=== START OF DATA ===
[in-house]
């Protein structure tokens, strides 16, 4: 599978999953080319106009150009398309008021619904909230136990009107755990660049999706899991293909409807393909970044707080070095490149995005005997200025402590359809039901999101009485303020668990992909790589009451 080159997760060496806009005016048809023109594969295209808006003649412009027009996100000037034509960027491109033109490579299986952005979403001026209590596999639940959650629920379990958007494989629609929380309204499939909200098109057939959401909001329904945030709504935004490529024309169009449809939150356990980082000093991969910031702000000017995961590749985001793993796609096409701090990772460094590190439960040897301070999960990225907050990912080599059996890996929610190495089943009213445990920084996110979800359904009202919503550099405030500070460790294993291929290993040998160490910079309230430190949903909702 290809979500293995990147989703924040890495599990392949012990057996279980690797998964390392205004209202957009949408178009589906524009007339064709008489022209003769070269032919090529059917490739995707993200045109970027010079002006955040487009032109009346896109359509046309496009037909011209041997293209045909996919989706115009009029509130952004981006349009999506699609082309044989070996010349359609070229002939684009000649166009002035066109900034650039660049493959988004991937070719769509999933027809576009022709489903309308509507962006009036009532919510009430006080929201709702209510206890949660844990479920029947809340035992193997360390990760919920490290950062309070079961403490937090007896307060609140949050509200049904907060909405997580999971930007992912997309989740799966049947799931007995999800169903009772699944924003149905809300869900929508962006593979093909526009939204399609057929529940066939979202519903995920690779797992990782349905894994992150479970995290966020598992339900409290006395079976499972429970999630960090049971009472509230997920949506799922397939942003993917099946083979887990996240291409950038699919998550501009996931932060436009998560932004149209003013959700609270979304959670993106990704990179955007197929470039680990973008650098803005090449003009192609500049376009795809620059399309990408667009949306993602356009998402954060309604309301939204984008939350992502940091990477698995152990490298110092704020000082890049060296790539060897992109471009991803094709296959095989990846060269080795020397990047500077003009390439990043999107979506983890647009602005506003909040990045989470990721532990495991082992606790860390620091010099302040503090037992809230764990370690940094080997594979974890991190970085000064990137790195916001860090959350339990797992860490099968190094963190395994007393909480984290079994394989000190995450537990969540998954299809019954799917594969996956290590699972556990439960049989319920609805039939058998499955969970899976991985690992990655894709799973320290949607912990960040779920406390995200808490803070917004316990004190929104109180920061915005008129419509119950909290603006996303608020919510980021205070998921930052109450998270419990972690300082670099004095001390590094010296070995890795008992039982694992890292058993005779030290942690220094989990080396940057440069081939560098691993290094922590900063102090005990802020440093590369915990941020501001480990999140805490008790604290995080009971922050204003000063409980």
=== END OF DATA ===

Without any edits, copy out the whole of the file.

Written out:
[in-house]
């Protein structure tokens, strides 16, 4: 599978999953080319106009150009398309008021619904909230136990009107755990660049999706899991293909409807393909970044707080070095490149995005005997200025402590359809039901999101009485303020668990992909790589009451 080159997760060496806009005016048809023109594969295209808006003649412009027009996100000037034509960027491109033109490579299986952005979403001026209590596999639940959650629920379990958007494989629609929380309204499939909200098109057939959401909001329904945030709504935004490529024309169009449809939150356990980082000093991969910031702000000017995961590749985001793993796609096409701090990772460094590190439960040897301070999960990225907050990912080599059996890996929610190495089943009213445990920084996110979800359904009202919503550099405030500070460790294993291929290993040998160490910079309230430190949903909702 290809979500293995990147989703924040890495599990392949012990057996279980690797998964390392205004209202957009949408178009589906524009007339064709008489022209003769070269032919090529059917490739995707993200045109970027010079002006955040487009032109009346896109359509046309496009037909011209041997293209045909996919989706115009009029509130952004981006349009999506699609082309044989070996010349359609070229002939684009000649166009002035066109900034650039660049493959988004991937070719769509999933027809576009022709489903309308509507962006009036009532919510009430006080929201709702209510206890949660844990479920029947809340035992193997360390990760919920490290950062309070079961403490937090007896307060609140949050509200049904907060909405997580999971930007992912997309989740799966049947799931007995999800169903009772699944924003149905809300869900929508962006593979093909526009939204399609057929529940066939979202519903995920690779797992990782349905894994992150479970995290966020598992339900409290006395079976499972429970999630960090049971009472509230997920949506799922397939942003993917099946083979887990996240291409950038699919998550501009996931932060436009998560932004149209003013959700609270979304959670993106990704990179955007197929470039680990973008650098803005090449003009192609500049376009795809620059399309990408667009949306993602356009998402954060309604309301939204984008939350992502940091990477698995152990490298110092704020000082890049060296790539060897992109471009991803094709296959095989990846060269080795020397990047500077003009390439990043999107979506983890647009602005506003909040990045989470990721532990495991082992606790860390620091010099302040503090037992809230764990370690940094080997594979974890991190970085000064990137790195916001860090959350339990797992860490099968190094963190395994007393909480984290079994394989000190995450537990969540998954299809019954799917594969996956290590699972556990439960049989319920609805039939058998499955969970899976991985690992990655894709799973320290949607912990960040779920406390995200808490803070917004316990004190929104109180920061915005008129419509119950909290603006996303608020919510980021205070998921930052109450998270419990972690300082670099004095001390590094010296070995890795008992039982694992890292058993005779030290942690220094989990080396940057440069081939560098691993290094922590900063102090005990802020440093590369915990941020501001480990999140805490008790604290995080009971922050204003000063409980």